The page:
Repeat this process until students can confidently and accurately count from 5-30 by 5s without
missing 25.
Part 2: Teach Difficult Material
Choose some of these activities to learn 25:
1. Flashcards 0-30 that count by 5s
2. Have student fill in the numbers around a blank clock, including hours and minutes
(minutes by 5s)
3. Count by 5s with the student until the student can count independently
4. Use manipulatives; count by fives, putting out five more blocks/cubes every time until
you get to 25 or 30. Then count by fives and put the groups of blocks next to each
number around the clock, so student can see that 25 minutes are on the clock when we
get to the big 5.
Part 3: Reinforce Difficult Material
Teacher Dialogue: How many minutes are in an hour?
60 Minutes.
When the minute hand moves around the clock to each big number, it moves five minutes each
time. Thats why we count by 5s.
Count with me by 5s up to 30. Point to the numbers on the clock: 5, 10, 15, as you count.
Repeat this process with the minute hand on an hour. For example, 12:05, 12:10, 12:15,
Generalize this by moving the small hand to several different hours, keeping the minute hand in
5-minute increments. Tell the time for several examples before asking students to identify the
Part 4: Practice/Assess
Ask students to identify to 5-minute increments up to the 30-minute mark, and to show 5-minute
increment times on their analog clocks. Mix in the 25-minute increment with other times
between the hour and 30 minutes until students identify the 25-minute times correctly 9/10 trials.
When the opportunity arises, point out 25-minute time increments on the classrooms clock.
Continue this throughout the day.

Multiple Means of Engagement: How are you going to provide multiple pathways for students to actually
learn the material presented? Practice, or active mental/physical engagement, is required by students to make real
learning happen. For example, some students may benefit from small group learning opportunities; others may
require more focused practice with precise feedback, while others might benefit from working independently. Some
students will need to write, others will need to talk through ideas before they understand, while others may need to
physically represent what they are learning.

Multiple Means: Students demonstrate on clocks, students point to correct clock among several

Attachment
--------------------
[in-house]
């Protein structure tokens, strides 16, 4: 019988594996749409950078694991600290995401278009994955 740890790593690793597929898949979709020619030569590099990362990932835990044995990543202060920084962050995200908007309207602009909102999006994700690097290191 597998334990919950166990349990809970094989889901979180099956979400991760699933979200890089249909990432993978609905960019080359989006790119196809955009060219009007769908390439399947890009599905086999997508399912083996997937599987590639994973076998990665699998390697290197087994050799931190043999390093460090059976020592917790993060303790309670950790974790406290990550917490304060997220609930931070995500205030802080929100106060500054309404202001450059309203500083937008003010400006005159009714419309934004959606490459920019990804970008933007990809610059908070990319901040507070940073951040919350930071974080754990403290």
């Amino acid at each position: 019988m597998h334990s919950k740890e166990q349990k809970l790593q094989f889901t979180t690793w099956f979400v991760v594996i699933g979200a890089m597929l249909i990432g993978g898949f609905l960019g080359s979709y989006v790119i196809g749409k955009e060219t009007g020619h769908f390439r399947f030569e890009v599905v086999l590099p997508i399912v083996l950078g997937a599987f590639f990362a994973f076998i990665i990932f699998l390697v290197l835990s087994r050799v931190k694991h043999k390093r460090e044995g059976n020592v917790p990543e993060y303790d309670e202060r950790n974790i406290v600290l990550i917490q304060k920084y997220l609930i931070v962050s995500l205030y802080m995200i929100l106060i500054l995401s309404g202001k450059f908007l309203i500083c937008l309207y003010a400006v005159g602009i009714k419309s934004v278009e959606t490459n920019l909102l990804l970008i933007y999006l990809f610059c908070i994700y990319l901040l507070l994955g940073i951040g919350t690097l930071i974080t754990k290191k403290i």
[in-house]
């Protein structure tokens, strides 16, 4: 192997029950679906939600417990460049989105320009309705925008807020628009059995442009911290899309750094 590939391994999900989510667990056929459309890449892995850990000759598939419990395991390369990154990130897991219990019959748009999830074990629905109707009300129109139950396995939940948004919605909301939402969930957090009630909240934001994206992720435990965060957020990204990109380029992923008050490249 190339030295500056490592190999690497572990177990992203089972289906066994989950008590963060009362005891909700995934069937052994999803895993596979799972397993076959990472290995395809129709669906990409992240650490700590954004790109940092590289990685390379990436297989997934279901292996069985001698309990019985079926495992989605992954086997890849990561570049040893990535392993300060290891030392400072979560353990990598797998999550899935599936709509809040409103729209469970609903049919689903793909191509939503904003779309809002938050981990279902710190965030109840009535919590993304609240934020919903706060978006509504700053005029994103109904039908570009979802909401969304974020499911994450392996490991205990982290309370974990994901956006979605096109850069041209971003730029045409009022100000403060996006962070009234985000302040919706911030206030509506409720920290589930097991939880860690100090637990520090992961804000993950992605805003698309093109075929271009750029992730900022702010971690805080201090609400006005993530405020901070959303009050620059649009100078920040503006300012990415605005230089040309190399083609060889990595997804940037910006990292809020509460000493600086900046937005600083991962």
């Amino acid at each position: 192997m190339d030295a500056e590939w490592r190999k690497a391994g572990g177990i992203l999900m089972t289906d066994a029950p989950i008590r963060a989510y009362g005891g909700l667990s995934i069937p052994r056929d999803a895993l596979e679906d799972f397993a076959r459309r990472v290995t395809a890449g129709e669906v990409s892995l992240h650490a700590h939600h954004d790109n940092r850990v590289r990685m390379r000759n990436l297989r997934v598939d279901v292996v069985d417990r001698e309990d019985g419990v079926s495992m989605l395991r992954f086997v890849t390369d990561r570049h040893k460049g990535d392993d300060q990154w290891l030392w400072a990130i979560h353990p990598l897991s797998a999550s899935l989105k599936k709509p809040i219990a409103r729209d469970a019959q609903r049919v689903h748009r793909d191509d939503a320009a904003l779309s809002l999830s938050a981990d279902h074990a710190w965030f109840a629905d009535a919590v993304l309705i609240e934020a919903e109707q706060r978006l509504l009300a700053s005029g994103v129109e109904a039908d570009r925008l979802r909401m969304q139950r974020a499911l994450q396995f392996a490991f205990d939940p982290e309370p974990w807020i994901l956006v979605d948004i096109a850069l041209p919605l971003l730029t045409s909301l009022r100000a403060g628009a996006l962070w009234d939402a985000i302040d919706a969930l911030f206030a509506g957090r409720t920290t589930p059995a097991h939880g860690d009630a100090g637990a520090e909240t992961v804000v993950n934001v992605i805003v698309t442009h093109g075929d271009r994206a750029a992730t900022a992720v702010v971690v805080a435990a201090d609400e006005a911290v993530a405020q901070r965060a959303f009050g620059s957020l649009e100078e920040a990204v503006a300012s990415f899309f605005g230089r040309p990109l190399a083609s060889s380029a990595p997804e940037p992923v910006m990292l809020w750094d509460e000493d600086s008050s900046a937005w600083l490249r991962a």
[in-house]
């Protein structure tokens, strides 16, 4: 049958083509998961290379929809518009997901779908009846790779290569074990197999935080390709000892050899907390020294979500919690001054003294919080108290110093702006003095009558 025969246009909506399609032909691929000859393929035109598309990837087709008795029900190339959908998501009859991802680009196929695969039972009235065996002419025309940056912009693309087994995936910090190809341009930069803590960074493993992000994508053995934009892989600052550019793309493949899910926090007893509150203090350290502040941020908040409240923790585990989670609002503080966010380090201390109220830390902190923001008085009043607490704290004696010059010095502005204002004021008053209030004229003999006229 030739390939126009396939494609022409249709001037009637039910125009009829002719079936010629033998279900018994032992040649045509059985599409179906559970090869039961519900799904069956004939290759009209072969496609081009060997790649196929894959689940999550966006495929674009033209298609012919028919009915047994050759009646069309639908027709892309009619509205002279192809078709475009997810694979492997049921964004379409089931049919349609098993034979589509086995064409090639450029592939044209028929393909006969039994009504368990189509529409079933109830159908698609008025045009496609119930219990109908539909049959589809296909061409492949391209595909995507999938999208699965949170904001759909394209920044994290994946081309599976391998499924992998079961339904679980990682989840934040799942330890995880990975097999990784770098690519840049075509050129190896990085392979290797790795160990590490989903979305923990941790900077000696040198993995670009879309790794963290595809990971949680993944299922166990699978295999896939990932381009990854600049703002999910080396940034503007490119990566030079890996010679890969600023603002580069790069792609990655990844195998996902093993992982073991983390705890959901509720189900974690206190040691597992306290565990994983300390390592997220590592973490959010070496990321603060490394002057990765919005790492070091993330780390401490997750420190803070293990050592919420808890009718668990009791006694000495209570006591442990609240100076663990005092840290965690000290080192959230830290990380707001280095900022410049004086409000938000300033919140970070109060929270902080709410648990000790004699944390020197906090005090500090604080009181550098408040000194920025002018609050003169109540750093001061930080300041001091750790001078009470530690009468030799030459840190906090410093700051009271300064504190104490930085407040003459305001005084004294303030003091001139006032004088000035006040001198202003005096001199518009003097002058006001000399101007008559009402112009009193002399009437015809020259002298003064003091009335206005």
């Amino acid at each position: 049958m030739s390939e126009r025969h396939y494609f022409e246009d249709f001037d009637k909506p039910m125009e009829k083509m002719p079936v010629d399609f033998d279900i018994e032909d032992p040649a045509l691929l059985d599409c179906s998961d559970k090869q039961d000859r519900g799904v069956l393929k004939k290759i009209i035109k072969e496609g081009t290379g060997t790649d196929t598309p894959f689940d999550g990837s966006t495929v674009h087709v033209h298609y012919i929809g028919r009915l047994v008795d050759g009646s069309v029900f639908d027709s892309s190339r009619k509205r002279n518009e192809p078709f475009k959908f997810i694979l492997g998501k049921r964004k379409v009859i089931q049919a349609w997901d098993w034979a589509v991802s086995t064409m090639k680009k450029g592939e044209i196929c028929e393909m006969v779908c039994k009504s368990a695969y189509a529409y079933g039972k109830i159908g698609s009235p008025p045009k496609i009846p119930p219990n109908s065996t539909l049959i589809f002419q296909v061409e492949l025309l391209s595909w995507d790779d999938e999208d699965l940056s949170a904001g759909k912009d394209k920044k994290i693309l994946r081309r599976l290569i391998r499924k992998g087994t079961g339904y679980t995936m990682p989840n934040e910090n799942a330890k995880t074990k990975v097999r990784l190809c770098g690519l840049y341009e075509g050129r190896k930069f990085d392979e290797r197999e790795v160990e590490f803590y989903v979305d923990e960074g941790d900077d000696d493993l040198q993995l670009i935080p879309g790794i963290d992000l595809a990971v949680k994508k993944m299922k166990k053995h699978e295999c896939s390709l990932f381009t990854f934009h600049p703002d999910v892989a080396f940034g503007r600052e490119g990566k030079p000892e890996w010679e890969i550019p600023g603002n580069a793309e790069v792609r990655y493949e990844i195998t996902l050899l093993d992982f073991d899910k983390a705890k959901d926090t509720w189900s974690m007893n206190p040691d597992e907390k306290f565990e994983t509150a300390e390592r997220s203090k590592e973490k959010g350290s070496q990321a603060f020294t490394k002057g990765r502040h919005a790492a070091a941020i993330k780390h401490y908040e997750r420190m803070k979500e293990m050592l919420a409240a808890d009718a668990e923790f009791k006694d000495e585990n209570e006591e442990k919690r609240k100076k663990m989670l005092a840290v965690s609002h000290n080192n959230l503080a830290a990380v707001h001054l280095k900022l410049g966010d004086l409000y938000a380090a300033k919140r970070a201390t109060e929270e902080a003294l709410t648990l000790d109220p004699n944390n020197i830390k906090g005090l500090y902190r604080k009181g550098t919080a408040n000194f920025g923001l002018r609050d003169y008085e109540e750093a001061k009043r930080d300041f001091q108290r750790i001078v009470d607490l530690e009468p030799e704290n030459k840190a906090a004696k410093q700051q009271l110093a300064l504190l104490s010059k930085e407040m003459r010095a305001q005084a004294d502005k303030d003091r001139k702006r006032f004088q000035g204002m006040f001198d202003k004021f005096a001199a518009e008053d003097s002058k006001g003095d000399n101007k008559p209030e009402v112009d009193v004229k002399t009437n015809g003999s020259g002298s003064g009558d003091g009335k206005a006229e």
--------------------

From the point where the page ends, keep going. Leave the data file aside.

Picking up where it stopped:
options, students draw hands on clock pictures (on the board or on paper), students choose a
correct flashcard clock picture, students create an analog clock and show correct time on this
Part 1 Extensions: Five-Minute/One-Minute
Give student paper versions of clocks. Have student draw in the hands to point to various fiveminute times.
Show the student flashcards of clocks showing 5-minute increments.
Introduce 1-minute clock times following this lesson plans format.
Whole-Class Activity:
Create Analog Clocks from paper plates, cardboard hands, and brads. Have students assemble
clocks, and allow them to take them home with a note explaining that families can practice
telling time with their child. (Note the students current time-telling ability, and suggest that family
can have their student show them how well they can tell time).
Multiple Means of Expression: How will students demonstrate what they have learned? Again, the creation
of many paths is key. Some students are good test-takers, while others are not. Tiered assignments, oral exams,
building a model, making a video, using portfolio assessment are examples of alternatives to traditional paper/pencil

Student correctly identified, at with at least 95% accuracy, quarter-hour and three-quarter-hour
times shown on an analog clock.
Student can show this ability through pointing out correct times on the classroom clock, on a
handheld instructional analog clock, through circling the correctly-shown time amid several
choices of clock images, through moving the clock hands to the accurate time, or through
choosing the correct image from a group of flashcards.
Resources: (Clock image on next page)